Basically it was in like 1798. It was one of the last ships coming from Benin specifically, which is actually where vodou originates, so there’s actually a direct lineage where vodou was being practiced and retained in Haiti. I learned that I actually lost a child, and I started to think about like, how did I die if I lost this child? And it was this interesting thing where I kept asking but it felt like Spirit was saying “You’re not ready for this information. You can handle this [other information] but this is traumatic.” But then this year I was sitting at my altar and I got a flash of what happened, and all that I saw was waving arms in the water, and so I immediately understood that I drowned. And I had already named the album 'Under' so I was like wow this is literally about the fact that I drowned. Like this whole thing that I didn't know...I just trusted the sounds and now I have all this clarity around what I was creating, and all of the emotions that I was releasing were one in connection.

I had gone through a break-up in this lifetime and I was dealing with loss, and it was really heavy for me but I was trying to understand why it was so heavy. It was deeper than just what was happening in my life now, and I think just going through that whole process and gaining the clarity of what this album really means and the way that it’s this intergenerational healing, I was like, wow this is really powerful as just a way to think about music and the power it really can have on people.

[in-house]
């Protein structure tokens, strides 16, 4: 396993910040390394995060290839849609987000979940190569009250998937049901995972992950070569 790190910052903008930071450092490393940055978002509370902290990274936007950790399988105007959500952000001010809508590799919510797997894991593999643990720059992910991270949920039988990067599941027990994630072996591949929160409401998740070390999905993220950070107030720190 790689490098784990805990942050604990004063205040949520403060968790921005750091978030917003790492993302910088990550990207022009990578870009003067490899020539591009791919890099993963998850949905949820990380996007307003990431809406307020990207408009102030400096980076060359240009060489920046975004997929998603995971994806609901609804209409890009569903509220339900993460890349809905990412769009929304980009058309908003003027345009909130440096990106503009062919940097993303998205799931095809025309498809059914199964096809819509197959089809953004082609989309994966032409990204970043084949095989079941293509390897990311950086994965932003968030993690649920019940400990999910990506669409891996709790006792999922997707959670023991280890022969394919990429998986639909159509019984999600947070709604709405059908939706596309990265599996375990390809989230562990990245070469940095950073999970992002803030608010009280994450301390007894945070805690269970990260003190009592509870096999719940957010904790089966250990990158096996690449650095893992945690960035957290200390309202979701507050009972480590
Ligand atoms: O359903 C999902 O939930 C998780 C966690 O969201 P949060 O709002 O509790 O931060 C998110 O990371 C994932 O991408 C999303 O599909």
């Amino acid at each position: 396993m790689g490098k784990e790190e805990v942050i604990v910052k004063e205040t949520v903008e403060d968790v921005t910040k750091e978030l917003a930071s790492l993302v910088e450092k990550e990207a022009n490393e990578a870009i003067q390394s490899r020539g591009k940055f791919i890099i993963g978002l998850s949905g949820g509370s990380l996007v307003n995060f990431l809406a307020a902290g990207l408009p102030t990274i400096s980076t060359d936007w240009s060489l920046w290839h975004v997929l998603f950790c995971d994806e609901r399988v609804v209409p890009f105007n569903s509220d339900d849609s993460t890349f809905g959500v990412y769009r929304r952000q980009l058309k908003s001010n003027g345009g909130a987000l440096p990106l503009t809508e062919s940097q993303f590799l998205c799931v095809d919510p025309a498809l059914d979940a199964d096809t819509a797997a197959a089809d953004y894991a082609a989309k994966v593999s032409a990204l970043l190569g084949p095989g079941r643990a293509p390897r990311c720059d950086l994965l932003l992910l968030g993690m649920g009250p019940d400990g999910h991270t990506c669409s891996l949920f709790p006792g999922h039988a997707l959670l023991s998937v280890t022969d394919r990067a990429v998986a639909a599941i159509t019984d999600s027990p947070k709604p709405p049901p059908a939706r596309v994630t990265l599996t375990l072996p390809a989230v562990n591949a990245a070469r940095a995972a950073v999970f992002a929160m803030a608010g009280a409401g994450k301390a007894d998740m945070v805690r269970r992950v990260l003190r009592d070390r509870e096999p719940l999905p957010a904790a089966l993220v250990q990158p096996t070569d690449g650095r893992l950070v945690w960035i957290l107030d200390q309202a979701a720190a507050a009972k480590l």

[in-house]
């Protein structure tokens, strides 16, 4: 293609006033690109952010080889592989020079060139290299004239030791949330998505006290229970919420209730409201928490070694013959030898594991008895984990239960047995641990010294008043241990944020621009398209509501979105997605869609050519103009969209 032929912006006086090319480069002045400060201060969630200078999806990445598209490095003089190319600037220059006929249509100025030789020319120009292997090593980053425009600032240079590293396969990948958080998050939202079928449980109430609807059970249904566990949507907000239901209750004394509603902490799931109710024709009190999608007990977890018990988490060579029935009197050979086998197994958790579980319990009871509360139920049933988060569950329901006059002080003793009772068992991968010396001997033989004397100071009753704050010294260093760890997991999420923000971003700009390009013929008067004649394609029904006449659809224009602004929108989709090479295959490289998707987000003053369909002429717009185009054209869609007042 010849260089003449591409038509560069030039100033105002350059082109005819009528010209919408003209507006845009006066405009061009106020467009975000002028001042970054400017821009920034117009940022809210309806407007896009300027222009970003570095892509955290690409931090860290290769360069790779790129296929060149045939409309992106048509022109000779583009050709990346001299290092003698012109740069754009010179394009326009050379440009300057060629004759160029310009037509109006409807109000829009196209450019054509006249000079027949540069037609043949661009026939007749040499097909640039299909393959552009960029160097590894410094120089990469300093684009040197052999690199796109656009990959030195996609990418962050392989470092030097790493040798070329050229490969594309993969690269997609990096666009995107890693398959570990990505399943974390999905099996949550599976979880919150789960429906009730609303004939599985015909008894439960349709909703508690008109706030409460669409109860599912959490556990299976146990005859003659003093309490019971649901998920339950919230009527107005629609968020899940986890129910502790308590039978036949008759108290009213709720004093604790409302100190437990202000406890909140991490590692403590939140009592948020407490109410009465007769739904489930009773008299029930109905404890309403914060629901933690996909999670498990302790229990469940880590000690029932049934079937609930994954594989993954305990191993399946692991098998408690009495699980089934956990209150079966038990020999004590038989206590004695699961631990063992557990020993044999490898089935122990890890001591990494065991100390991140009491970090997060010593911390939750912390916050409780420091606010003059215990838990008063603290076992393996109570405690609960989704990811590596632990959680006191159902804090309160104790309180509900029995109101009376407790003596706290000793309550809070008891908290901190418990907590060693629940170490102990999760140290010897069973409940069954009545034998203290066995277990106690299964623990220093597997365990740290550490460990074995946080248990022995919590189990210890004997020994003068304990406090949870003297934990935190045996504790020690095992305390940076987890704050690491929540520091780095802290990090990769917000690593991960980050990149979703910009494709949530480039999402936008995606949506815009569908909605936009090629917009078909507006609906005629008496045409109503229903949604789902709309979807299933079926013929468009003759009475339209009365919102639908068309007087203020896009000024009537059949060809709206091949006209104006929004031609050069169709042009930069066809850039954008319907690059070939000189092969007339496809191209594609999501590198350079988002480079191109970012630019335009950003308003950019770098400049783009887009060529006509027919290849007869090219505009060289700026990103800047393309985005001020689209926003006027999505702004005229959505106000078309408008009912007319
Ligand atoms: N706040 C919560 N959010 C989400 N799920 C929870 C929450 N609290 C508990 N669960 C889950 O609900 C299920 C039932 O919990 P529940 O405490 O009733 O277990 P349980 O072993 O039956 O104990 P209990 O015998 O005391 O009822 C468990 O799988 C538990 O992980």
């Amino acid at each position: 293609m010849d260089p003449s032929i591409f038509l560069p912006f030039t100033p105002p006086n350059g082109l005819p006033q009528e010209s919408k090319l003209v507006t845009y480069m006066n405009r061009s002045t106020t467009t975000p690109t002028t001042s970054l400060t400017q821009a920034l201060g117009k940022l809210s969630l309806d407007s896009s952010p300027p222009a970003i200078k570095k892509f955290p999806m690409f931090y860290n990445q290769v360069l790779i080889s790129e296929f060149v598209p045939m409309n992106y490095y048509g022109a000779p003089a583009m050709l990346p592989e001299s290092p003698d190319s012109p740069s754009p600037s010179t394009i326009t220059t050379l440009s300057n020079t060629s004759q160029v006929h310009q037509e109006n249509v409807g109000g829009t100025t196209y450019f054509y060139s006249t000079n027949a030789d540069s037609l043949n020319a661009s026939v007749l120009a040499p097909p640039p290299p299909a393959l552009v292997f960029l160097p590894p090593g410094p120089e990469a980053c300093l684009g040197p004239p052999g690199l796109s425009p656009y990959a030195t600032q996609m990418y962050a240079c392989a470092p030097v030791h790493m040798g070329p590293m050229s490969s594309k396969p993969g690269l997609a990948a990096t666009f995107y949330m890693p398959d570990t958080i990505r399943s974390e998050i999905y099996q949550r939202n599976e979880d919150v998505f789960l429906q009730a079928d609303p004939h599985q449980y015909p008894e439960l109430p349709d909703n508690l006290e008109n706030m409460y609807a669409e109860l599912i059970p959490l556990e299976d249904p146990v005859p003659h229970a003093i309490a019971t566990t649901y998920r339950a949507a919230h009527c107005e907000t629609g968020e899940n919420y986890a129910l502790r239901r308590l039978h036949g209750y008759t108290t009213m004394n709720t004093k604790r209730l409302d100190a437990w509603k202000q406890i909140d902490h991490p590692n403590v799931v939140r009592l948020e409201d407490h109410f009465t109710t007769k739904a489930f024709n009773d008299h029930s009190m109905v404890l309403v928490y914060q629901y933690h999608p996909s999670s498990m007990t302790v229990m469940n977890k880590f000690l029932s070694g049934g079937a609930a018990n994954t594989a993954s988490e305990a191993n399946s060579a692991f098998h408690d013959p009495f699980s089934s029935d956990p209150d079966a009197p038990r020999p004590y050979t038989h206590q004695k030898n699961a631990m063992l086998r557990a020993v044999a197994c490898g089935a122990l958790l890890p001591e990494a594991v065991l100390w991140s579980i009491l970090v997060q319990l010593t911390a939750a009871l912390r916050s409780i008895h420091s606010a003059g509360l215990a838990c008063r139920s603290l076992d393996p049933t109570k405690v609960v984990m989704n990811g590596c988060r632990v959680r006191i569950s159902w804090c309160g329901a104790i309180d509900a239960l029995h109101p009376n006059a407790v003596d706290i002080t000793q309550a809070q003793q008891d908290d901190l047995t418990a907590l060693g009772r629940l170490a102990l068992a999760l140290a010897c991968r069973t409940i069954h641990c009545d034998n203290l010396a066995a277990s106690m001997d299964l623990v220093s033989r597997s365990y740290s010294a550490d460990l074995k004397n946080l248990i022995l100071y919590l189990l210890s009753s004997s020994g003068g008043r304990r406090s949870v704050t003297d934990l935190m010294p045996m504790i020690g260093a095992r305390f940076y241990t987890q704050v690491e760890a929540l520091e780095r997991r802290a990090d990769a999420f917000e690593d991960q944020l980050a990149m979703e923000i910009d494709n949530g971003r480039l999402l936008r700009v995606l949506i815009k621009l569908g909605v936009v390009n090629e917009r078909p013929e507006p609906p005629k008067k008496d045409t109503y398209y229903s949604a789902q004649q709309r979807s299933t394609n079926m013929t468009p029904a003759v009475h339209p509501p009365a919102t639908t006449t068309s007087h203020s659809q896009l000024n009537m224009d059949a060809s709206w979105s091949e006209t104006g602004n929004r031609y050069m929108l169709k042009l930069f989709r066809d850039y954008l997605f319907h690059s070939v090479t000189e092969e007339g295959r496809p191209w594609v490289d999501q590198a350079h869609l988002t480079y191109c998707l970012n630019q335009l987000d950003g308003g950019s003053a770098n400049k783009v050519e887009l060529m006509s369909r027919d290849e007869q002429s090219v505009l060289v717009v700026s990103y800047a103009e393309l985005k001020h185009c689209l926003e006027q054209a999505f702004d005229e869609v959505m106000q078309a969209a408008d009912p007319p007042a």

Yeah I mean you entered into the project with one idea and then by the end you had uncovered all of this information that essentially changed your life.

Yeah exactly. And another parallel to all of this is that there's a lot of healing going on but then also throughout the course of making this too, I start to uncover things about myself in terms of gender. This whole tension I was thinking about with the twins, it really felt like this internal exploration of masculine and feminine and by the end of it I realized that I’m non-binary and trans. I finally had the courage to address it within myself and I needed to isolate and create this to just know it and not be afraid of it. So I think there's so many layers to what was uncovered with just this album and that it speaks for itself. I would say that that is also connected to the healing.

And what led you to create in this way? Was it natural or an intentional process?